We stand on the brink of a wearable device explosion. In much the same way smartphones and tablets grew exponentially in popularity, wearable technology is expected to see a similar swing in upward momentum. A recent report from ABI Research predicts that wearable device shipments will hit 485 million units by the year 2018. In other words, mobile devices better get ready for some new competition, because the initial surge is expected to really get underway this year. Major companies have already come out with some early wearable devices, and with the recent announcement of the Apple Watch, the market should get crowded soon. But like all new technology, with this major expansion come some significant security issues. Many experts have already expressed concern about wearable technology related to personal security and privacy. These same worries are now extending into the office, where wearable devices will likely make in-roads over the next few years.
Part of the concern stems from the rise of bring your own device (BYOD) policies among many companies. The idea is to allow employees to bring in personal smartphones and tablets for use at work. This can lead to added productivity and job satisfaction, but at the same time it introduces new security risks into a sensitive environment. These problems may be compounded as wearable technology becomes more of a common sight at the office.
Wearable devices are relatively new, which means companies are still experimenting and improving on their capabilities. Much like other mobile devices, apps are being developed to maximize the potential of each device, but an added emphasis on simplicity can often lead to less focus on security. Part of the appeal of a wearable device is the ease by which the consumer can access information on it, which usually means a simple press of a button or swipe of a finger. While that method is certainly convenient, it also means attackers may have an easier time hacking the device. Even more distressing is the fact that many wearable devices may not encrypt the data they store out of performance concerns. Granting easy access to unencrypted data is just asking for trouble.
All of these problems pose enough risk to the individual. Now imagine an entire office filled with dozens of workers with smart watches, Google Glasses, clothing sensors, and smart health bracelets. Many of the devices may not even be used expressly for work purposes, but that doesn't mean they don't pose a risk to businesses and network security. If a wearable device is targeted in a cyber attack, any malware that is the result of an attack can quickly and easily spread to other apps, devices, and the network itself. Put simply, if hackers gain access to one device, they may be able to spread their influence further and infiltrate much more. That's because for wearable devices to work, they need an almost constant connection to the internet, whether it's to a Wi-Fi network or through a Bluetooth connection. And since wearable devices are designed to transmit data over the internet, that information can get stolen or leaked, putting all other company data at risk.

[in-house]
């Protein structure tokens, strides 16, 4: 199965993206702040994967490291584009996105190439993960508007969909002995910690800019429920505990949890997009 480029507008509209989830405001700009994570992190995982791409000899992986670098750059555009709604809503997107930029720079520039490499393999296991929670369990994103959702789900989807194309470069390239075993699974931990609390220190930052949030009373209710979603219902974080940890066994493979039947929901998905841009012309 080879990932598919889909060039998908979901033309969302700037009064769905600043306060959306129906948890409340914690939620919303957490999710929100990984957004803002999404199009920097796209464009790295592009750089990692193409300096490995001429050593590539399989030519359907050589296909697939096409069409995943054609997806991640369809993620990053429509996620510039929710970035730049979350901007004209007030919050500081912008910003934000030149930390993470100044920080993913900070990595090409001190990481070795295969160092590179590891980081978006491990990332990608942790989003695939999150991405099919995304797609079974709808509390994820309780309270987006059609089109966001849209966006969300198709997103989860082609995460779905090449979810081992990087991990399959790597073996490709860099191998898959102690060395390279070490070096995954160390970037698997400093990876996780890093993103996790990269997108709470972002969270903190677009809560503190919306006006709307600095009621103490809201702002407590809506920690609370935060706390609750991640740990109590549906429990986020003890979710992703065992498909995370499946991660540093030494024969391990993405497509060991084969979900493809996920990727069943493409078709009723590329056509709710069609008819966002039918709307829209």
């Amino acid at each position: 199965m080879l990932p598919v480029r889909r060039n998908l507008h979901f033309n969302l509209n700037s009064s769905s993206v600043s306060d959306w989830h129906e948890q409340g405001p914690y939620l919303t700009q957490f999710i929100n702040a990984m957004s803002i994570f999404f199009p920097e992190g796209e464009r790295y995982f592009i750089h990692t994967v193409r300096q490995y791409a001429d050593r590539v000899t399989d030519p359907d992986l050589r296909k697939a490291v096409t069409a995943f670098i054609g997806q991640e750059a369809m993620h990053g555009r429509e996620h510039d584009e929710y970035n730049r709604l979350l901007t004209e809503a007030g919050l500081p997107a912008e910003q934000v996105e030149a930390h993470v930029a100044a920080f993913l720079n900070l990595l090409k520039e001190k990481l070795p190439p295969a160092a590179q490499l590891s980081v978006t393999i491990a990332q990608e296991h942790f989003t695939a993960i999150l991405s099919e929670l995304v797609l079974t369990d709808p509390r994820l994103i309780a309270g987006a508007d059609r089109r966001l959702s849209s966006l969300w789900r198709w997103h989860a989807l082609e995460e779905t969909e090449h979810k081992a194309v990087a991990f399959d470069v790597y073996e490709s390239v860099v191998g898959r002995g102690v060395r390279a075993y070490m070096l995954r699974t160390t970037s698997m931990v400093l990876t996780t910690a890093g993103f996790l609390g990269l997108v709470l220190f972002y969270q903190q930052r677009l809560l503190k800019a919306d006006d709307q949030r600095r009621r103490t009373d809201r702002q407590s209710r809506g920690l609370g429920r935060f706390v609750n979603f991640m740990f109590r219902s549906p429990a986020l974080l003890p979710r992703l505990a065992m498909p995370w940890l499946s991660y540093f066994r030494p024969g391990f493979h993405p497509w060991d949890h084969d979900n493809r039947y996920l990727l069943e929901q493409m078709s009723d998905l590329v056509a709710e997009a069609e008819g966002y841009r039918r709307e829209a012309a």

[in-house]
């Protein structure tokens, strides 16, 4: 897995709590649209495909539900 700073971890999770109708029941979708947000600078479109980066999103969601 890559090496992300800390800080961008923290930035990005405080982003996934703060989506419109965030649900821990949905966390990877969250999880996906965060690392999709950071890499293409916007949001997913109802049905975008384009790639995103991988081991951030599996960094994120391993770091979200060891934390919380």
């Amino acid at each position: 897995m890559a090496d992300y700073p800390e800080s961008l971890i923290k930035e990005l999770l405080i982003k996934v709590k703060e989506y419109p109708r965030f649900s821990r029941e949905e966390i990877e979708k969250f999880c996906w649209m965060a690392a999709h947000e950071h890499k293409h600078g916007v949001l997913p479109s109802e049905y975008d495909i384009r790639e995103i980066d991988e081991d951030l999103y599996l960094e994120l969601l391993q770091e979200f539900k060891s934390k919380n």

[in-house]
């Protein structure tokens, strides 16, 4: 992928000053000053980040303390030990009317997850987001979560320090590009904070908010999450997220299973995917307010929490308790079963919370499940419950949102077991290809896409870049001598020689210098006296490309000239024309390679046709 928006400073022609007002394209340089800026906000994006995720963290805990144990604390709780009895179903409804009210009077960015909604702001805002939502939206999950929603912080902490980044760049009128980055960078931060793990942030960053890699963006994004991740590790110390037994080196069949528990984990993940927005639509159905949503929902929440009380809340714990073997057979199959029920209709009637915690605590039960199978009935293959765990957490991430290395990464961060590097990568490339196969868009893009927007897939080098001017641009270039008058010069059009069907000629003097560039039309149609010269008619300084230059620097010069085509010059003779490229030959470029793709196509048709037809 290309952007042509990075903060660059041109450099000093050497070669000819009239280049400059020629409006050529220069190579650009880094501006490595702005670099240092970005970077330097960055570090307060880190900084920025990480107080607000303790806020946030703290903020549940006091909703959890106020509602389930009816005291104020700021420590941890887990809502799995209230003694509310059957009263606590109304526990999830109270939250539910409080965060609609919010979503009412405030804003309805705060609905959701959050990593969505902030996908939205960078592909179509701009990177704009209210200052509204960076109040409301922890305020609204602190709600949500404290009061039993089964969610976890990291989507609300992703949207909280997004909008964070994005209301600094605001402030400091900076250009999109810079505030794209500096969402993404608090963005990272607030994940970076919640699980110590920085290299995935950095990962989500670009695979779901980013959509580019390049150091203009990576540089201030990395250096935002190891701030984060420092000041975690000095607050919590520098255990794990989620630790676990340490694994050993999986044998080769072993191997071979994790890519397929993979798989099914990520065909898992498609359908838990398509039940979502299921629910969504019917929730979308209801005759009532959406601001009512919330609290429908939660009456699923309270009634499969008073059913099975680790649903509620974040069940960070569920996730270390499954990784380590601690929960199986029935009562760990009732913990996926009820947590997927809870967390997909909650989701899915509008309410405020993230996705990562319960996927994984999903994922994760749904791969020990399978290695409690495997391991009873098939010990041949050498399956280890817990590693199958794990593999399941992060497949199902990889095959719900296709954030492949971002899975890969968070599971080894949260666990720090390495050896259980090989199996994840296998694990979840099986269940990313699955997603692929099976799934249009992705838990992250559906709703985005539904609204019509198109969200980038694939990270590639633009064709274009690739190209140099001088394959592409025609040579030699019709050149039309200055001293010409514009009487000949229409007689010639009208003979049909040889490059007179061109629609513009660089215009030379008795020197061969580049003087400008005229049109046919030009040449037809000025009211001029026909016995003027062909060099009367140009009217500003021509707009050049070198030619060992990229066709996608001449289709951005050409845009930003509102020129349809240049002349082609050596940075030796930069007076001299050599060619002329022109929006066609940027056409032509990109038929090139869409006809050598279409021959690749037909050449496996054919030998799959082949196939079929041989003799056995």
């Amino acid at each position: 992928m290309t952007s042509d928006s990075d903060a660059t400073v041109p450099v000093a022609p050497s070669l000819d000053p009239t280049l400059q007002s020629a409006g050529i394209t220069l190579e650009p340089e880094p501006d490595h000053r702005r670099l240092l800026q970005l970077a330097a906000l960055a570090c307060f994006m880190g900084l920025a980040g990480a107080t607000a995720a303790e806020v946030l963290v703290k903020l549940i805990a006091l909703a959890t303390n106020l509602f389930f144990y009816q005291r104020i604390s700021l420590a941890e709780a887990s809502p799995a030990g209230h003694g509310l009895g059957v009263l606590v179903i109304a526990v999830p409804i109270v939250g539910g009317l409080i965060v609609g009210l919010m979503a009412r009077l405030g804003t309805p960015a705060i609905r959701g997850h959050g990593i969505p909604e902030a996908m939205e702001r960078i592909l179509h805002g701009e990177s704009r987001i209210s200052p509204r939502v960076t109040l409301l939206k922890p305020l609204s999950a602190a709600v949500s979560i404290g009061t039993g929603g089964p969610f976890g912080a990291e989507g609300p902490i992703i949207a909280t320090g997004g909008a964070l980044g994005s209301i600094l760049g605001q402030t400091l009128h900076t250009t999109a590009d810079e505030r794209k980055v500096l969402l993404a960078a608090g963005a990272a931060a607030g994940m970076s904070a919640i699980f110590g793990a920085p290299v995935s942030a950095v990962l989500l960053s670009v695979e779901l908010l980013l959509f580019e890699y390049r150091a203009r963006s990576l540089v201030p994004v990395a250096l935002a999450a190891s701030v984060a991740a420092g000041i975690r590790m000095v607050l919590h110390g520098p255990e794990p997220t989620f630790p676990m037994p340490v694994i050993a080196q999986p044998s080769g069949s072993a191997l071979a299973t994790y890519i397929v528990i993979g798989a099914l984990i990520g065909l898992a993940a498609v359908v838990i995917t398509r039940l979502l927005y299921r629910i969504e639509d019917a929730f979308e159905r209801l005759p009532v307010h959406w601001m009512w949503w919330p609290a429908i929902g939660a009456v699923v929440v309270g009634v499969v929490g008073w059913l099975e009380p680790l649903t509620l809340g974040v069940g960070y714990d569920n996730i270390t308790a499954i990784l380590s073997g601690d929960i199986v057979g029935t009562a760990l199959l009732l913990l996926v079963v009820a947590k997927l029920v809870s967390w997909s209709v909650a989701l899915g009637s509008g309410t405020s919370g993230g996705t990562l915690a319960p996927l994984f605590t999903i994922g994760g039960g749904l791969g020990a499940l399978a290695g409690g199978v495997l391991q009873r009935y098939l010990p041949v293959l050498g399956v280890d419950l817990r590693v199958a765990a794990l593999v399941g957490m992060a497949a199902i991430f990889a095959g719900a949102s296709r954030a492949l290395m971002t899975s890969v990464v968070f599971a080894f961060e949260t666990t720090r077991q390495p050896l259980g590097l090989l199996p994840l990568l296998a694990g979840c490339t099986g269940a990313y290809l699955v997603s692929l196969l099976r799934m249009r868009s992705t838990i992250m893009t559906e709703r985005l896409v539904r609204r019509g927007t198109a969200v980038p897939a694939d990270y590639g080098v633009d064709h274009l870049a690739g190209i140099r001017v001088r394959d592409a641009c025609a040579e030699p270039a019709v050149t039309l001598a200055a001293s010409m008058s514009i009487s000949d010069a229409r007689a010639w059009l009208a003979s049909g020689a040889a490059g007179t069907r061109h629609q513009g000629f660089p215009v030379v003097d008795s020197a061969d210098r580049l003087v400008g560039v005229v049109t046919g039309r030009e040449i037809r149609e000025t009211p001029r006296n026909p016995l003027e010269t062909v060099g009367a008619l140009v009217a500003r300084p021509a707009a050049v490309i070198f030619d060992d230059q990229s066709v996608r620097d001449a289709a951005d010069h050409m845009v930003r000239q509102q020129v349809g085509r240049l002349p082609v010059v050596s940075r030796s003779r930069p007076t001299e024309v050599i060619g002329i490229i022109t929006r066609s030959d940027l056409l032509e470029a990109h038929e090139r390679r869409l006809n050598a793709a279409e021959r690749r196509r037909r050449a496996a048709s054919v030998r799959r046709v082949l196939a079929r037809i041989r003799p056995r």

Despite these serious risks, businesses aren't powerless when it comes to defending themselves from outside attacks. In many ways, wearable devices should be looked at as an extension of BYOD policy. If a company wants to be prepared for the threats that arise with wearable technology, it needs to establish firm rules and guidelines for how to handle new devices. Employees need to know what behavior is acceptable and what devices are considered appropriate to use in a work setting. Some devices may be banned altogether, sometimes from the security risks it introduces or to prevent so many devices from overloading the network. Businesses should also invest now in updating their network security infrastructure, effectively upgrading the systems before the tidal wave of wearable devices actually hits the workplace.
There's no avoiding the clear trend that will come as the general public adopts wearable technology. The risks that accompany wearable devices are real, but they can be managed by the company willing to prepare for what's to come. Common sense approaches and the latest security technology can go a long way to ensure a company's data is protected. Once preparations are complete, businesses can proceed to reap the benefits that wearable technology brings.